Definition and Calculation of Cancer Prevalence
Prevalence is the number of people with a specific disease or condition in a given population at a specific time. This measure includes both newly diagnosed and pre-existing cases of the disease. It is different from incidence, because incidence measures only the number of newly diagnosed cases in a given population at a specific time.
There are different types of prevalence. For example—
- Annual prevalence is the number of people with the disease at any time during a year.
- Period prevalence is the number of people with the disease at any time during a specified number of years, such as the last 10 years.
- Limited-duration prevalenceexternal icon is the number of people alive on a certain day who were diagnosed with the disease during a specified number of years (such as the last 5 or 15 years).
Cancer incidence data submitted to National Program of Cancer Registries (NPCR) as of November 30, 2018, were used to create a data set in SEER*Stat for this analysis.2 The data set included data from 43 NPCR central cancer registries that met the United States Cancer Statistics (USCS) publication criteria for all years 2001 through 2015 and that conducted linkage with the National Death Index and/or active patient follow-up for all years 2001 through 2015. These registries include Alabama, Alaska, Arizona, Arkansas, California, Colorado, Delaware, District of Columbia, Florida, Georgia, Idaho, Illinois, Kentucky, Louisiana, Maine, Maryland, Massachusetts, Michigan, Minnesota, Mississippi, Missouri, Montana, Nebraska, New Hampshire, New Jersey, New York, North Carolina, North Dakota, Ohio, Oklahoma, Oregon, Pennsylvania, Rhode Island, South Carolina, Tennessee, Texas, Utah, Vermont, Virginia, Washington, West Virginia, Wisconsin, and Wyoming. These data cover 93% of the U.S. population.
Cases from these registries were included in the analysis if—
- The case was an invasive cancer diagnosed from 2001 through 2015. Cases diagnosed in 2016 do not have adequate follow-up time to be included in the analysis.
- The age of the case was known and was 0 through 99 years.
- The sex of the case was known.
- The case was not identified solely on the basis of a death certificate or autopsy.
Because NPCR data are available from 2001, 15-year limited-duration prevalence estimates are included in addition to 5-year estimates.
Calculation of Limited-Duration Prevalence
Limited-duration prevalence is the number of people alive on a certain day who were diagnosed with the disease during a specified number of years (such as the last 5 or 15 years).
In this report, the limited-duration prevalence was calculated using SEER*Stat software. It estimates, among the people diagnosed with cancer in the last 5 or 15 years, the proportion who were still alive on January 1, 2015.1,2 The date of start of follow-up (month, day, and year) was set to the date of diagnosis. The date of last follow-up (month, day, and year) was set either to the date of last contact (if the case was actively followed) or to the date of death if the case was matched to the state death files or to the National Death Index. Cases not linking to the state death files or to the National Death Index were presumed to be alive on the prevalence date.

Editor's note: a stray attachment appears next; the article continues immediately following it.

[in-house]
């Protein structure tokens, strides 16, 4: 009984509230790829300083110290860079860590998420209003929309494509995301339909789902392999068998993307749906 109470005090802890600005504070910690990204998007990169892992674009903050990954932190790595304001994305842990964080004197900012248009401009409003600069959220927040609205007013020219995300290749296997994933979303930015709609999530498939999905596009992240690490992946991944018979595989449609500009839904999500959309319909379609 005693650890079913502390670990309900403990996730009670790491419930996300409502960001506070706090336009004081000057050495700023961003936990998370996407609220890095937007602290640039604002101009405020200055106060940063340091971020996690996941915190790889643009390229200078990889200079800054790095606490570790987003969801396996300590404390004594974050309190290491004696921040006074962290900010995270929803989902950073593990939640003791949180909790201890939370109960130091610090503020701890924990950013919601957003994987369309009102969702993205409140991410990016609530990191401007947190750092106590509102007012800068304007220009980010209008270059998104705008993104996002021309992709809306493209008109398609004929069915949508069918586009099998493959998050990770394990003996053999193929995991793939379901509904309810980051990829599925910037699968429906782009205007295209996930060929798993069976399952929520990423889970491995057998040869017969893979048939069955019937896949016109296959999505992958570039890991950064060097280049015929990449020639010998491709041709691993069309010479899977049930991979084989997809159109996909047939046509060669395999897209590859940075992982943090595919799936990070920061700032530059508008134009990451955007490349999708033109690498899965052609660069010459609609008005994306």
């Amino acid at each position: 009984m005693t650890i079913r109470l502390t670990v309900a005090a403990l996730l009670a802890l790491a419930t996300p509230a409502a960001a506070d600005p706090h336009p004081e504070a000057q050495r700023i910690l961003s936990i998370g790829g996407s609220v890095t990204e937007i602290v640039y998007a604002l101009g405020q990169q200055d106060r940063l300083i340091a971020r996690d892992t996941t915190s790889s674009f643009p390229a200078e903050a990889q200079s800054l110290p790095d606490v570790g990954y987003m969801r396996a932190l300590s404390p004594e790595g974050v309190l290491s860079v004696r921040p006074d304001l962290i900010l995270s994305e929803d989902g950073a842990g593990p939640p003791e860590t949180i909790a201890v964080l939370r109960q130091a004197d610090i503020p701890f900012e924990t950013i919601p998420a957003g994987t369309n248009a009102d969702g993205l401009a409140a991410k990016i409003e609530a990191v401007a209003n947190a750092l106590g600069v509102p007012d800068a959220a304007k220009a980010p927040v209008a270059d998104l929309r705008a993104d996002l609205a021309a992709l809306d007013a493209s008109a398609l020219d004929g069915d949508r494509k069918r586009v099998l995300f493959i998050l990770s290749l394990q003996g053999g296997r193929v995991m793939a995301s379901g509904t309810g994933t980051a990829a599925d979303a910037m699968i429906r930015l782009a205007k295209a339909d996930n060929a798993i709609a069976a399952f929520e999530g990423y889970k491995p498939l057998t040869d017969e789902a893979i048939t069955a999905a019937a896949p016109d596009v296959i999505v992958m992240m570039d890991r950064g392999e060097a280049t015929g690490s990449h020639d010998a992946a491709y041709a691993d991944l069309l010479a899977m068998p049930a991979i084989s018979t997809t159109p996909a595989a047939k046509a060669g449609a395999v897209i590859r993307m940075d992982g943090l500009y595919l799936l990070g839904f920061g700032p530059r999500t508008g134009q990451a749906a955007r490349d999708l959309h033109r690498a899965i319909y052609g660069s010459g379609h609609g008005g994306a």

For patients diagnosed with multiple tumors, prevalence calculations include the first tumor of each cancer type in the previous x years (where x = 5 or 15 in this report). For example, a woman was diagnosed first with thyroid cancer 9 years ago and then breast cancer 3 years ago. The thyroid cancer would contribute to the 15-year limited-duration prevalence estimates for all cancer sites and for thyroid cancer. The breast cancer would contribute to the 5-year limited-duration prevalence estimate for all cancer sites and for breast cancer, but not to the 15-year limited-duration prevalence estimate for breast cancer because the woman is already counted in this estimate for thyroid cancer.
NPCR prevalence proportions were calculated for each combination of age, sex, and race group. For this report, race was categorized as white, black, and other races. The other races group contains Indian Health Service-linked American Indian, Alaska Native, and Asian/Pacific Islander cases. Cases with unknown race were combined with white race. Then, cancer prevalence counts at January 1, 2016, for the U.S. population were estimated by multiplying the age-, sex-, and race-specific NPCR prevalence proportions by the corresponding U.S. population estimates based on the average of the 2015 and 2016 population estimates from the U.S. Census Bureau.3 U.S. cancer prevalence counts for all races combined were estimated by summing the counts for whites/unknown, blacks, and other races.
- Surveillance Research Program, National Cancer Institute SEER*Stat software version 8.3.5.external icon
- Gail MH, Kessler L, Midthune D, Scoppa S. Two approaches for estimating disease prevalence from population-based registries of incidence and total mortality. Biometrics 1999;55(4):1137-1144.
- National Program of Cancer Registries SEER*Stat Database: NPCR Prevalence Analytic file 2001–2015 (43 NPCR central cancer registries). United States Department of Health and Human Services, Centers for Disease Control and Prevention. Released June 2019, based on the November 2018 submission.